[Note that this review may contain spoilers]
Starring the inimitable Toto, this 1952 comedy from Roberto Rossellini immediately engages the viewer through its opening reversal. For Toto’s character, Salvatore Lojacono, is on trial for breaking into prison and is doing his best to ensure he gets sent back there.
Via extended flashbacks punctuated by courtroom scenes set in the present, we learn that Lojacono, a barber, was sentenced to a 30 year sentence for a crime of passion, killing his best friend after discovering that the man had made advances on his wife, now dead, and he has found life on the outside intolerable.
Leaving the prison on parole after 22 years incarceration full of optimism, he first finds the street where his shop used to be is no more; his wife Aida has died while he was in prison.
Following a woman to a dance hall – it is hinted that Lojacono’s desires are of a sexual nature, though the circumspection with which the matter is both discussed in court and represented makes it difficult to tell – Lojacono next becomes involved with a group of dancers who making a bid at the dance marathon record, whom he winds up bankrolling after their manager / impresario admits to being broke. Rather than paying the bills the manager then disappears, rendering the record attempt and Lojacono’s generosity void as they are expelled from the dance hall.
It continues like this as Lojacono meets fellow ex-cons, each of whom proves more interested in continuing their old swindles and schemes than seeking an honest living.
Next, Lojacono happens upon his brothers-in-law who, with their family, turn out to have a fortune in large part based upon selling out a Jewish family to the Nazis during the war.
Even worse, in personal if not social terms, it is revealed that his own crime of passion and honour may have been for naught in that “we’re fighting for this woman’s honour, which is more than she ever did” sort of way.
With its pervasive sense of despair and less obviously focused socio-political critique, Where is Freedom? seems an odd film for Rossellini to have made, but on reflection perhaps becomes understandable when contextualised.
The sense of hope and renewal expressed by his neo-realist films of the immediate post war period, that the struggle against Nazism and Fascism had been for something positive, in leading to a new understanding of the world, had, after all, failed to materialise.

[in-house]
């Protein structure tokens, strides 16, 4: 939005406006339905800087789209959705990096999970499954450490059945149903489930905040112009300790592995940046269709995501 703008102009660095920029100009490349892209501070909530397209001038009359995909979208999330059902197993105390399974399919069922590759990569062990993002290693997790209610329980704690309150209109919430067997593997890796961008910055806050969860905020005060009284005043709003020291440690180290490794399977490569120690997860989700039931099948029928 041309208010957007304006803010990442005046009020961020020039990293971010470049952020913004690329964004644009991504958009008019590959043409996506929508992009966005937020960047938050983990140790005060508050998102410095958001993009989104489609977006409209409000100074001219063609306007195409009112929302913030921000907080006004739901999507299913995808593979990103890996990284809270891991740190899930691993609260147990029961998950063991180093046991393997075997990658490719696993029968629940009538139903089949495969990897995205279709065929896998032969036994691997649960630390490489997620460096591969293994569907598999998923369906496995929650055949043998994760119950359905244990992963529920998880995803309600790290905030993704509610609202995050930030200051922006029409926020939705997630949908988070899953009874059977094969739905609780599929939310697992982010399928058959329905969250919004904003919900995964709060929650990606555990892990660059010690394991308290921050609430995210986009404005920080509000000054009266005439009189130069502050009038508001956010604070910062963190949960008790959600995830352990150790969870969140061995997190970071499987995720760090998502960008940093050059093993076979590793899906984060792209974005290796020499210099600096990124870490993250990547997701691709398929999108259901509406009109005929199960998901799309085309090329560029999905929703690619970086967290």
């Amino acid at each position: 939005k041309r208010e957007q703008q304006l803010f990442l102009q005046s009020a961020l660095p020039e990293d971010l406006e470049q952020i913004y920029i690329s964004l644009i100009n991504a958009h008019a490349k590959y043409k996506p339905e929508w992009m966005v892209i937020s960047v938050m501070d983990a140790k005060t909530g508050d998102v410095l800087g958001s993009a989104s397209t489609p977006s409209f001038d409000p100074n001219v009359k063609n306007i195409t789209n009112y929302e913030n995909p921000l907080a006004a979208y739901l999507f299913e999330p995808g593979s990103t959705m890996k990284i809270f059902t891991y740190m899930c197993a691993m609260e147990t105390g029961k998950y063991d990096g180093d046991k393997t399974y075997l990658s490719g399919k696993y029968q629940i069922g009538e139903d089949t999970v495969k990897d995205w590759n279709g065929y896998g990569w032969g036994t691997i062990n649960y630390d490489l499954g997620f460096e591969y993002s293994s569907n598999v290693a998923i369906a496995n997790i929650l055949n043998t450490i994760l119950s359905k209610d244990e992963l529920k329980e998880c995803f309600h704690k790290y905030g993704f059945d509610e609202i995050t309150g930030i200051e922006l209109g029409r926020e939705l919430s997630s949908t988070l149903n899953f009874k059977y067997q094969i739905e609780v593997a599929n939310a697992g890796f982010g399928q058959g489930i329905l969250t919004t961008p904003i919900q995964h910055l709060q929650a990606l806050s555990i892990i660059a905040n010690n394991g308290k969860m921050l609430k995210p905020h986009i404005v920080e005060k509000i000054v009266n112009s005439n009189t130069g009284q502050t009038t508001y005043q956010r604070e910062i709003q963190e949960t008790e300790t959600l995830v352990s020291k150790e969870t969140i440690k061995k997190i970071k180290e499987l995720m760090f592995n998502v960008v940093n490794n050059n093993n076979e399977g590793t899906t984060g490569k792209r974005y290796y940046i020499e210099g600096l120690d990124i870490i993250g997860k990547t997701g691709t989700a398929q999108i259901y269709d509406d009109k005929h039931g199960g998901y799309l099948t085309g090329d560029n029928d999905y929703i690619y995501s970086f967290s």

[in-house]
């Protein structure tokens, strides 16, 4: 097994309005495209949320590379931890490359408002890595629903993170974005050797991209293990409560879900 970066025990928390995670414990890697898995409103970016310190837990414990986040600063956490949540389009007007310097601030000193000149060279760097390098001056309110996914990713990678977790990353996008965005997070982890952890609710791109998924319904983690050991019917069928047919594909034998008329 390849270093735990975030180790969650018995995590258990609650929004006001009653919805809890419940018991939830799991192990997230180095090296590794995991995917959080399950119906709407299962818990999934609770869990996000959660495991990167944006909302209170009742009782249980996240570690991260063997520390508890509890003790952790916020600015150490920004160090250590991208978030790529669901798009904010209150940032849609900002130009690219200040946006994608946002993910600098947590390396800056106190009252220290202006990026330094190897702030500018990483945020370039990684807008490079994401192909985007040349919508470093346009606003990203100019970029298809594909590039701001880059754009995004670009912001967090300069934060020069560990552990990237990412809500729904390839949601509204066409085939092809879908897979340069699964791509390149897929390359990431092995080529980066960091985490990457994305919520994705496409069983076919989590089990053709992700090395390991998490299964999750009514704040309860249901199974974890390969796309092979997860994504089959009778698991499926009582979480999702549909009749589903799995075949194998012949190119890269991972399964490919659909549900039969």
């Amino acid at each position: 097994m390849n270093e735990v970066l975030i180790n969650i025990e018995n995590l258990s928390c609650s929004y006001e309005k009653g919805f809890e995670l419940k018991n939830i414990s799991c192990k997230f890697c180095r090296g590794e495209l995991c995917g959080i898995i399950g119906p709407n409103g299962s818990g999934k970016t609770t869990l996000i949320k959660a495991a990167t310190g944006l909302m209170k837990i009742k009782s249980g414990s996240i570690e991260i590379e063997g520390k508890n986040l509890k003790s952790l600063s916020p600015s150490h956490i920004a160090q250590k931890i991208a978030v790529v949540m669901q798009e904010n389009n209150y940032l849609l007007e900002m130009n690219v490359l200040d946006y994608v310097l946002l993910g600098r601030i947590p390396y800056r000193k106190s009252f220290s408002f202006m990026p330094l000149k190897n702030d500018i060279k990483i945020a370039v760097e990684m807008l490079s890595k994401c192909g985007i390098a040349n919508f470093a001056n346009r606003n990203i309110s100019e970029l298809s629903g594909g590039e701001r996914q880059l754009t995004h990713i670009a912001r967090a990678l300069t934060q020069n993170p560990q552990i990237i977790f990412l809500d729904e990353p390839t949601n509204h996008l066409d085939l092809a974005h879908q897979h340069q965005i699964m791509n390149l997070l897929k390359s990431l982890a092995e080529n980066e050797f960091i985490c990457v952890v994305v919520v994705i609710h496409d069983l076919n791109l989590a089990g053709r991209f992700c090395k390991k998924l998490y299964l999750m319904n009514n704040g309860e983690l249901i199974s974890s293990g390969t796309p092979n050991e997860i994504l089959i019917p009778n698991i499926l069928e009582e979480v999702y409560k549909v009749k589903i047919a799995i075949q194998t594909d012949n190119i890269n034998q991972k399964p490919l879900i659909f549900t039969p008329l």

The post-war re-alignment saw the hopes of Catholic-Communist co-operation fostered by the resistance dashed, with the post-war realignment resulting in the latter’s de-facto official exclusion from government and re-definition as an enemy within who would sell the country out to the Soviets.
As such, it is perhaps not so much that the film lacks focus, in the way that Rossellini’s earlier anti-fascist entries did, but that its focus has shifted to the new order’s hypocrisies and those of the people themselves. In the case of the former, it was the way the Christian Democrats (DC) denounced the purported godless materialism of the Italian Communist Party (PCI) on the one hand whilst encouraging the development of a materialistic consumer society on the other. In the case of the latter, it was the unwillingness of the individual – or rather, as emphasised here, “amoral family” – as social and economic actor to engage in the kind of collective action that would have led to the better, more utilitarian outcome for all, as the prisoner’s dilemma and the logic of betrayal rather than co-operation it encouraged led to a worse outcome for most and the worst outcome of all for those, like Lojacono, who played the game by the wrong rules and were taken for suckers.
What this cynical view of human nature – or, bad faith in presuming that there is such a thing as human nature, and, if so, that it was one better understood by the DC than the PCI – also does is position the film an largely unacknowledged link between Bunuel’s 1951 Los Olvidados, with its savage, nihilistic denial of Rossellini’s earlier neo-realist optimism and Ettore Scola’s 1976 Brutti, sporchi e cattivi, with its reworking of neo-realism as grotesque pitch-black comedy.